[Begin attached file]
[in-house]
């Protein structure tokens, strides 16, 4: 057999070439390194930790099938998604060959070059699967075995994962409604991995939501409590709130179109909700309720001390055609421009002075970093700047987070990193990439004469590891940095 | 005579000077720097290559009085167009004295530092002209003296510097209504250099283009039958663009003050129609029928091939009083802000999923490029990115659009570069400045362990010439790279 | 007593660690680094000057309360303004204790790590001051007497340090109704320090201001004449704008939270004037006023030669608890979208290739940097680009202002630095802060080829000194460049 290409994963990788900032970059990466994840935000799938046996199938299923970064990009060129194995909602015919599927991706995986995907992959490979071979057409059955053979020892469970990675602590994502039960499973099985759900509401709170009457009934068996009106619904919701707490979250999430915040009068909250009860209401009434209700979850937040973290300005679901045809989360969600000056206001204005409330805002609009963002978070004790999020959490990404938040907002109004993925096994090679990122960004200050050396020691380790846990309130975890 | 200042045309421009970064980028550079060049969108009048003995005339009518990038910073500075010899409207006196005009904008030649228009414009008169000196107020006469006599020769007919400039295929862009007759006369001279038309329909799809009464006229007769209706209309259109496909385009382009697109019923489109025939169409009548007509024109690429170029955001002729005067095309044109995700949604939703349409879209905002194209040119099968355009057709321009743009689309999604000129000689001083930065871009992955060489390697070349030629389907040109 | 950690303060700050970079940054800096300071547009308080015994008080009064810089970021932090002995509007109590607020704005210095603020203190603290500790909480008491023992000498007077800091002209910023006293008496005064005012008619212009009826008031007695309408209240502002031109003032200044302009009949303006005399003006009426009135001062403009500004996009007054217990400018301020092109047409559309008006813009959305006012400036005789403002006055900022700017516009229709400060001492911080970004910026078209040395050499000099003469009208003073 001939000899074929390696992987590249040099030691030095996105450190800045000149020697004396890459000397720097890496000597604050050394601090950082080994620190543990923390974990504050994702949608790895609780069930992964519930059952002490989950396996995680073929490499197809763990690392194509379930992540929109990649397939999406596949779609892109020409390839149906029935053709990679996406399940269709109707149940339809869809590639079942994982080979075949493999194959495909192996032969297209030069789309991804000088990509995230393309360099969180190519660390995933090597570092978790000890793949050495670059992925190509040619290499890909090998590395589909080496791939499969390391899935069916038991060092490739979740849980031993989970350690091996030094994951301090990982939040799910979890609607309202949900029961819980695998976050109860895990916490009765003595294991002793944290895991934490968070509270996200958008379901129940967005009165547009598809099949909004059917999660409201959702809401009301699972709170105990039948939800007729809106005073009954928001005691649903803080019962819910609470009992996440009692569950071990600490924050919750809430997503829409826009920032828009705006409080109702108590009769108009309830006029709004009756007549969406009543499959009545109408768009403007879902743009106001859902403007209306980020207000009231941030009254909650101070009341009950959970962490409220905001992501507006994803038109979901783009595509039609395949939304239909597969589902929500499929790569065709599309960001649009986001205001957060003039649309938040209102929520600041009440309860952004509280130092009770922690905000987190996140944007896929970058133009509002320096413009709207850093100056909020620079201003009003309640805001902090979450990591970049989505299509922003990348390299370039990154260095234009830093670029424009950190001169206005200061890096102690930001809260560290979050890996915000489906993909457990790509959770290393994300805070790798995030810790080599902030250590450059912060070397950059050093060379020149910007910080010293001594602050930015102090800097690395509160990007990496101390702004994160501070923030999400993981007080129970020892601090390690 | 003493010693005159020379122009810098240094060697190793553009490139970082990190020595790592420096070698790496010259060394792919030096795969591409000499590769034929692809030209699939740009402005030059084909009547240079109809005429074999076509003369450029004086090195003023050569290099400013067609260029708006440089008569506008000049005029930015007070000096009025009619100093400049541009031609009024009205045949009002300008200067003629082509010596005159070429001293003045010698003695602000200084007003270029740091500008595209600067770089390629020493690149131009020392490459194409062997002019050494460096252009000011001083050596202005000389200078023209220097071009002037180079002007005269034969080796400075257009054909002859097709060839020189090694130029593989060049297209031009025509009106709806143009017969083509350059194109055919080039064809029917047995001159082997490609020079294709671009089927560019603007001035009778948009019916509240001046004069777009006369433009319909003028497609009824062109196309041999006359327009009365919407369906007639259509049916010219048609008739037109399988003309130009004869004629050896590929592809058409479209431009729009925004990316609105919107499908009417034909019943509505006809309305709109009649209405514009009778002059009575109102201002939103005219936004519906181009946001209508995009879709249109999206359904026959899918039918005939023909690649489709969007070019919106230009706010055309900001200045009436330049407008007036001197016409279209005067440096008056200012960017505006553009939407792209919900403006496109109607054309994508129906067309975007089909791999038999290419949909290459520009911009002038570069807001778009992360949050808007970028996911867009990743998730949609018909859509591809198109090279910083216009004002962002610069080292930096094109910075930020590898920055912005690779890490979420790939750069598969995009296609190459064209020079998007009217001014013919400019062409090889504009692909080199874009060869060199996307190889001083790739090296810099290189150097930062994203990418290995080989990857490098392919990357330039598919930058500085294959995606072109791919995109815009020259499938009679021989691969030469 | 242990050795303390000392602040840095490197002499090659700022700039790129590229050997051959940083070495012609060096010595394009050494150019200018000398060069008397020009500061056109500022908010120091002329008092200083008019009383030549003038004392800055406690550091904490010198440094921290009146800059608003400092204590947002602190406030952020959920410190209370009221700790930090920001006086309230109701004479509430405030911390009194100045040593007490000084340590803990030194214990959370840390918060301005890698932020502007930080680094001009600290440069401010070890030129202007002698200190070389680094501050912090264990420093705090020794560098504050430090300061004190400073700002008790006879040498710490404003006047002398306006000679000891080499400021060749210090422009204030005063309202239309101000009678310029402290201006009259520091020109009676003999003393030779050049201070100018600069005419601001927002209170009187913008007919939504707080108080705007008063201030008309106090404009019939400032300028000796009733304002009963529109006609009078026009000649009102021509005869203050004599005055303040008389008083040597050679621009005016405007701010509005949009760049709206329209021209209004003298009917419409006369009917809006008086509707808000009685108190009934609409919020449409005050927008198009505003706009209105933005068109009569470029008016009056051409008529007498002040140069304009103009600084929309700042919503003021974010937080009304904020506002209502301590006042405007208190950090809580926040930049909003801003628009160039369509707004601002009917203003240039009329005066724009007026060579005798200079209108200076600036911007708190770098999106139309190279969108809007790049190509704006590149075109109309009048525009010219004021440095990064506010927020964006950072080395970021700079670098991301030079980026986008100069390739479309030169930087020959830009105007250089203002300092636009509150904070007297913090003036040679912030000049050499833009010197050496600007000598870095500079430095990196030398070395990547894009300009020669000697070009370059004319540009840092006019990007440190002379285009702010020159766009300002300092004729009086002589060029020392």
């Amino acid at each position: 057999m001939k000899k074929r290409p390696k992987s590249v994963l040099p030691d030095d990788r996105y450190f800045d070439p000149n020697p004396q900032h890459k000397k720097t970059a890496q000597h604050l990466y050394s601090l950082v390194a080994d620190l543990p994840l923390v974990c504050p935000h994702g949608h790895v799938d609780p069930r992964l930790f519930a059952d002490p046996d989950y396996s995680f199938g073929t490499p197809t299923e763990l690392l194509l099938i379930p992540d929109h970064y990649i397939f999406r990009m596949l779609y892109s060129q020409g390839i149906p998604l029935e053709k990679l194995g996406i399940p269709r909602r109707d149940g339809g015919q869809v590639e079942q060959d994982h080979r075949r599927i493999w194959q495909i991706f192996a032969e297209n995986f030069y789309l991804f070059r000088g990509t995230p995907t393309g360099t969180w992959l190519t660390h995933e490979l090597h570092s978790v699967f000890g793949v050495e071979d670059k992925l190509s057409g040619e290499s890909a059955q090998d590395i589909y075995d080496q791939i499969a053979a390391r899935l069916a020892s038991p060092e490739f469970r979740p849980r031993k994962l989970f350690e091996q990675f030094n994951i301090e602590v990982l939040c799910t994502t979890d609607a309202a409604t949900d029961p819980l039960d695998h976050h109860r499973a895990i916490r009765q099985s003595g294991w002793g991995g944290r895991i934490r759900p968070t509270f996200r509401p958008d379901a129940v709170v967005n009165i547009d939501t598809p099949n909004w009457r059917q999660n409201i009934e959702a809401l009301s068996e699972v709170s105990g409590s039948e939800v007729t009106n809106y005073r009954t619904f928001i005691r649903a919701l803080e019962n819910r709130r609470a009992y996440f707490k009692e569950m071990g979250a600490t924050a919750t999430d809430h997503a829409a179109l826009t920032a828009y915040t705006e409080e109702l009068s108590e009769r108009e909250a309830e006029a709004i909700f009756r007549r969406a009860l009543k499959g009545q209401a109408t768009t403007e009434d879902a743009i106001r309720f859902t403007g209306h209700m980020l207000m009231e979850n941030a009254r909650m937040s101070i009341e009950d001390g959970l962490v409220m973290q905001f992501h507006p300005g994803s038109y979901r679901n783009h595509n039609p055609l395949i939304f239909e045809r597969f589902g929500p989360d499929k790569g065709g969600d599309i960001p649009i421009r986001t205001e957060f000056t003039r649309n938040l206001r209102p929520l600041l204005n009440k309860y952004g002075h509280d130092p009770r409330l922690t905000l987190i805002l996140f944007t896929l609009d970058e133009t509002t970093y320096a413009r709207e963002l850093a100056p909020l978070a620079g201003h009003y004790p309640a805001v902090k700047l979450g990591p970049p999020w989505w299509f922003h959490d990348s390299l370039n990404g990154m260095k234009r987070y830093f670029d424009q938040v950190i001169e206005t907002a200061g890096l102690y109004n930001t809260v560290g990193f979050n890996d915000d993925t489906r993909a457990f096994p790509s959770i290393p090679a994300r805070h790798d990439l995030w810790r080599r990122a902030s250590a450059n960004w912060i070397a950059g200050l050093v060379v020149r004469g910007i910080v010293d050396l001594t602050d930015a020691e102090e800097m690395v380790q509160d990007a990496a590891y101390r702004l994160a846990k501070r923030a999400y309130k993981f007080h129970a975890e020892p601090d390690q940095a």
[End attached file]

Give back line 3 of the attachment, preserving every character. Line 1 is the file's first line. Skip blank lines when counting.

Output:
């Amino acid at each position: 057999m001939k000899k074929r290409p390696k992987s590249v994963l040099p030691d030095d990788r996105y450190f800045d070439p000149n020697p004396q900032h890459k000397k720097t970059a890496q000597h604050l990466y050394s601090l950082v390194a080994d620190l543990p994840l923390v974990c504050p935000h994702g949608h790895v799938d609780p069930r992964l930790f519930a059952d002490p046996d989950y396996s995680f199938g073929t490499p197809t299923e763990l690392l194509l099938i379930p992540d929109h970064y990649i397939f999406r990009m596949l779609y892109s060129q020409g390839i149906p998604l029935e053709k990679l194995g996406i399940p269709r909602r109707d149940g339809g015919q869809v590639e079942q060959d994982h080979r075949r599927i493999w194959q495909i991706f192996a032969e297209n995986f030069y789309l991804f070059r000088g990509t995230p995907t393309g360099t969180w992959l190519t660390h995933e490979l090597h570092s978790v699967f000890g793949v050495e071979d670059k992925l190509s057409g040619e290499s890909a059955q090998d590395i589909y075995d080496q791939i499969a053979a390391r899935l069916a020892s038991p060092e490739f469970r979740p849980r031993k994962l989970f350690e091996q990675f030094n994951i301090e602590v990982l939040c799910t994502t979890d609607a309202a409604t949900d029961p819980l039960d695998h976050h109860r499973a895990i916490r009765q099985s003595g294991w002793g991995g944290r895991i934490r759900p968070t509270f996200r509401p958008d379901a129940v709170v967005n009165i547009d939501t598809p099949n909004w009457r059917q999660n409201i009934e959702a809401l009301s068996e699972v709170s105990g409590s039948e939800v007729t009106n809106y005073r009954t619904f928001i005691r649903a919701l803080e019962n819910r709130r609470a009992y996440f707490k009692e569950m071990g979250a600490t924050a919750t999430d809430h997503a829409a179109l826009t920032a828009y915040t705006e409080e109702l009068s108590e009769r108009e909250a309830e006029a709004i909700f009756r007549r969406a009860l009543k499959g009545q209401a109408t768009t403007e009434d879902a743009i106001r309720f859902t403007g209306h209700m980020l207000m009231e979850n941030a009254r909650m937040s101070i009341e009950d001390g959970l962490v409220m973290q905001f992501h507006p300005g994803s038109y979901r679901n783009h595509n039609p055609l395949i939304f239909e045809r597969f589902g929500p989360d499929k790569g065709g969600d599309i960001p649009i421009r986001t205001e957060f000056t003039r649309n938040l206001r209102p929520l600041l204005n009440k309860y952004g002075h509280d130092p009770r409330l922690t905000l987190i805002l996140f944007t896929l609009d970058e133009t509002t970093y320096a413009r709207e963002l850093a100056p909020l978070a620079g201003h009003y004790p309640a805001v902090k700047l979450g990591p970049p999020w989505w299509f922003h959490d990348s390299l370039n990404g990154m260095k234009r987070y830093f670029d424009q938040v950190i001169e206005t907002a200061g890096l102690y109004n930001t809260v560290g990193f979050n890996d915000d993925t489906r993909a457990f096994p790509s959770i290393p090679a994300r805070h790798d990439l995030w810790r080599r990122a902030s250590a450059n960004w912060i070397a950059g200050l050093v060379v020149r004469g910007i910080v010293d050396l001594t602050d930015a020691e102090e800097m690395v380790q509160d990007a990496a590891y101390r702004l994160a846990k501070r923030a999400y309130k993981f007080h129970a975890e020892p601090d390690q940095a």